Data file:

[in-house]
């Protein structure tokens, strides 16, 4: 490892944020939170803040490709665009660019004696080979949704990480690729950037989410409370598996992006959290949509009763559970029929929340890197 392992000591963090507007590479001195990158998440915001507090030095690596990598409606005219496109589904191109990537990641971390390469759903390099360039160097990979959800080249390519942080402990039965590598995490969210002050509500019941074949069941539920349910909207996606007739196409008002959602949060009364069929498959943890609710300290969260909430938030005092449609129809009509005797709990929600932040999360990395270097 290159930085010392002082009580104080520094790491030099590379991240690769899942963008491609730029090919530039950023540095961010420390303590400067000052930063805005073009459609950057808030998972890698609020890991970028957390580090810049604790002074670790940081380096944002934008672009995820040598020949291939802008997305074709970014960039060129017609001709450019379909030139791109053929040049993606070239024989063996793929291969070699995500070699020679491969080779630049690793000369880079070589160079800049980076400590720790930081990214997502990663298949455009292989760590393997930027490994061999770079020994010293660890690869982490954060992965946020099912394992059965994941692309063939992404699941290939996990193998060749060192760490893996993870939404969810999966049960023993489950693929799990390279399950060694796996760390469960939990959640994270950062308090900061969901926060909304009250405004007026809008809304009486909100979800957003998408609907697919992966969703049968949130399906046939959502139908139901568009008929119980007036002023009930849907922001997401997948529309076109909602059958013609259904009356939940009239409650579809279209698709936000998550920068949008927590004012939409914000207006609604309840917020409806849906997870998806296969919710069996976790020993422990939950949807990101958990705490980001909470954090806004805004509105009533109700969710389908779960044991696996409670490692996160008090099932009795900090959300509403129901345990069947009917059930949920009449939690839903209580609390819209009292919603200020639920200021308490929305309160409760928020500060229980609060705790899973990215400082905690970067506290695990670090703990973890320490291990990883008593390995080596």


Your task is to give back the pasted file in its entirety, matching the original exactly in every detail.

[in-house]
């Protein structure tokens, strides 16, 4: 490892944020939170803040490709665009660019004696080979949704990480690729950037989410409370598996992006959290949509009763559970029929929340890197 392992000591963090507007590479001195990158998440915001507090030095690596990598409606005219496109589904191109990537990641971390390469759903390099360039160097990979959800080249390519942080402990039965590598995490969210002050509500019941074949069941539920349910909207996606007739196409008002959602949060009364069929498959943890609710300290969260909430938030005092449609129809009509005797709990929600932040999360990395270097 290159930085010392002082009580104080520094790491030099590379991240690769899942963008491609730029090919530039950023540095961010420390303590400067000052930063805005073009459609950057808030998972890698609020890991970028957390580090810049604790002074670790940081380096944002934008672009995820040598020949291939802008997305074709970014960039060129017609001709450019379909030139791109053929040049993606070239024989063996793929291969070699995500070699020679491969080779630049690793000369880079070589160079800049980076400590720790930081990214997502990663298949455009292989760590393997930027490994061999770079020994010293660890690869982490954060992965946020099912394992059965994941692309063939992404699941290939996990193998060749060192760490893996993870939404969810999966049960023993489950693929799990390279399950060694796996760390469960939990959640994270950062308090900061969901926060909304009250405004007026809008809304009486909100979800957003998408609907697919992966969703049968949130399906046939959502139908139901568009008929119980007036002023009930849907922001997401997948529309076109909602059958013609259904009356939940009239409650579809279209698709936000998550920068949008927590004012939409914000207006609604309840917020409806849906997870998806296969919710069996976790020993422990939950949807990101958990705490980001909470954090806004805004509105009533109700969710389908779960044991696996409670490692996160008090099932009795900090959300509403129901345990069947009917059930949920009449939690839903209580609390819209009292919603200020639920200021308490929305309160409760928020500060229980609060705790899973990215400082905690970067506290695990670090703990973890320490291990990883008593390995080596």